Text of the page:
Worldwide, RV has been estimated to account for almost 40% of all cases of severe infant diarrhoea   , which translates into 527 000 deaths each year (range: 475 000-580 000), mostly in children under age 2 . Mortality still is the greatest in south and south-eastern Asia and sub-Saharan Africa, with almost 100,000 deaths each year in India alone and more than 200 000 in African countries  . The Asian Rotavirus Surveillance Network, which involves 14 countries working in collaboration with the WHO, PATH and the Centers for Disease Control and Prevention (CDC) in Atlanta, GA (USA) estimated that 73% of hospital admissions of children for diarrhoea in South Korea were RV positive, 58% in Japan, 55% in Vietnam, 53% in Myanmar, 46% in China, 43% in Thailand and 30% in HongKong.
Before the introduction of vaccination, RV gastroenteritis was estimated in the USA to account for over 50 000 hospitalizations, 200 000 emergency department visits, 410 000 physician office visits, and 20 to 40 deaths per year. In 2006 in the region of the Americas there were more than 10 million episodes of RV diarrhoea requiring domiciliary visits, 2 million requiring a clinic consultation, and 75,000 requiring hospitalization, leading to considerable medical costs (more than US$ 17 million in Mexico alone). In Asia, universal RV immunization would avert about 110 000 deaths, 1.4 million hospitalizations and 7.7 million outpatient visits .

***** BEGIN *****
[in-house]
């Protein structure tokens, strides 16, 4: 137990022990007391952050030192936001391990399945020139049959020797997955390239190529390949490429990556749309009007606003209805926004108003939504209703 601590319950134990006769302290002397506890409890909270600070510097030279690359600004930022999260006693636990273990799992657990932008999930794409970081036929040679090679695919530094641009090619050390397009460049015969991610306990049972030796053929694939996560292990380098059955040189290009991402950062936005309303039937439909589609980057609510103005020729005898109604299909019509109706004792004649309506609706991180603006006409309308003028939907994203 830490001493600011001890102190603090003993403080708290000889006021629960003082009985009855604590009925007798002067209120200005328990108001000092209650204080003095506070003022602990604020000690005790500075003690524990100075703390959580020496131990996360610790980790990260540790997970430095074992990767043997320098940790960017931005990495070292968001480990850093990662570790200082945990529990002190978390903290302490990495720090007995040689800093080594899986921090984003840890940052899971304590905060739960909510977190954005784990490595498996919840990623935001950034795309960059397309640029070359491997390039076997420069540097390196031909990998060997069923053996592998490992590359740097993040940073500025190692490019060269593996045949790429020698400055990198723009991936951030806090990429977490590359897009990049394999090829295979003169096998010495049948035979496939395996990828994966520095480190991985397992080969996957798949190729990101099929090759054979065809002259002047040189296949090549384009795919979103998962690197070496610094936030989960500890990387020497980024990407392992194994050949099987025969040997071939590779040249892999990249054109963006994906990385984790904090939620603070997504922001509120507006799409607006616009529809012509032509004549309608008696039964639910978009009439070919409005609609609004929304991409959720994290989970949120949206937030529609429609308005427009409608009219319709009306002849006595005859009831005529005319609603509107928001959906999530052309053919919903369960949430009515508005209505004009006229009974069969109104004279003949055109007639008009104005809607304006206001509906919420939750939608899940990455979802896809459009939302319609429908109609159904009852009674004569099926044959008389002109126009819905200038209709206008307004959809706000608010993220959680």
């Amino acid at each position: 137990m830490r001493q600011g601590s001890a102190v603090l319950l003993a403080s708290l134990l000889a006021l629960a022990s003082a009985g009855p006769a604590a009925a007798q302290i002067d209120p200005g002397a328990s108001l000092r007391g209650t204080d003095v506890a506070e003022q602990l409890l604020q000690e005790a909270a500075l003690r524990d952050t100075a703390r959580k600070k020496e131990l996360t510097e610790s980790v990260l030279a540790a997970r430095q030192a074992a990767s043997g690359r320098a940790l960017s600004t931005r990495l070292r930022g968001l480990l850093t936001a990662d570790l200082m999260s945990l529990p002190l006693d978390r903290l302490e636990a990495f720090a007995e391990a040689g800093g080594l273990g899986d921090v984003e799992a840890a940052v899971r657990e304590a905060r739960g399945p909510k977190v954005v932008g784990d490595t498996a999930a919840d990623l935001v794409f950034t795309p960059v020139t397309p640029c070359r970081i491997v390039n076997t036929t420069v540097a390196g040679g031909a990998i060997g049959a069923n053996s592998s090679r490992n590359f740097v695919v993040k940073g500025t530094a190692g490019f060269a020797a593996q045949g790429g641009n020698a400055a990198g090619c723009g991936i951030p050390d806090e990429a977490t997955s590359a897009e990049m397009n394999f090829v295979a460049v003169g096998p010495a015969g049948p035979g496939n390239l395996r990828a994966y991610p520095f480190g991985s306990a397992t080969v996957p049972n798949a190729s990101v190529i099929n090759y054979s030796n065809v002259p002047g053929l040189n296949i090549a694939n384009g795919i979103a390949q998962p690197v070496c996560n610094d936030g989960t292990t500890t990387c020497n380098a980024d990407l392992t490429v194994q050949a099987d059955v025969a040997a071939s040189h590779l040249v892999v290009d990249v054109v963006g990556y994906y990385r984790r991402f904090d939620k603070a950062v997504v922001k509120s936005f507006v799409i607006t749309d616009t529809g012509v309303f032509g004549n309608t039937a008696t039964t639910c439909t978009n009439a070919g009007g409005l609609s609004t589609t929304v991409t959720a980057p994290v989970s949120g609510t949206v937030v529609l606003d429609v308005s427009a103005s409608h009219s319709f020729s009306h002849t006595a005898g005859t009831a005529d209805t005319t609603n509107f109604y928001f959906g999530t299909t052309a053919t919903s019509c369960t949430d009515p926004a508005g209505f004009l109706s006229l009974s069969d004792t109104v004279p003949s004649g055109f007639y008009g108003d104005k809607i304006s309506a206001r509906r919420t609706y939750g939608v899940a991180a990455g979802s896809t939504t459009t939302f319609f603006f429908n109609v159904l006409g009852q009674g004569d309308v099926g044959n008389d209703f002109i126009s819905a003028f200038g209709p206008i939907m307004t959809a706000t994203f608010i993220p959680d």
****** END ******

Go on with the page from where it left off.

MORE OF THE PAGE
Rotaviruses are 70 nm icosahedral, non-enveloped, double-stranded RNA viruses that belong to the family Reoviridae. The virus is characterized by its three-layer capsid, an outer and an inner capsid and an internal shell that surrounds the 11-segment double-stranded RNA genome. The outer capsid is made of two proteins, VP4, also named "P protein", and VP7, also known as the "G protein", which define the "P" and "G" serotypes of the virus, respectively. Both are key neutralization determinants on the surface of the virion. The inner capsid is made of the VP6 protein, the most abundant and immunogenic protein in the virion. Anti-VP6 antibodies do not neutralize virus infectivity but VP6-specific IgAs appear to confer protection in vivo, perhaps through inhibition of virus transcytosis through the intestinal epithelium barrier .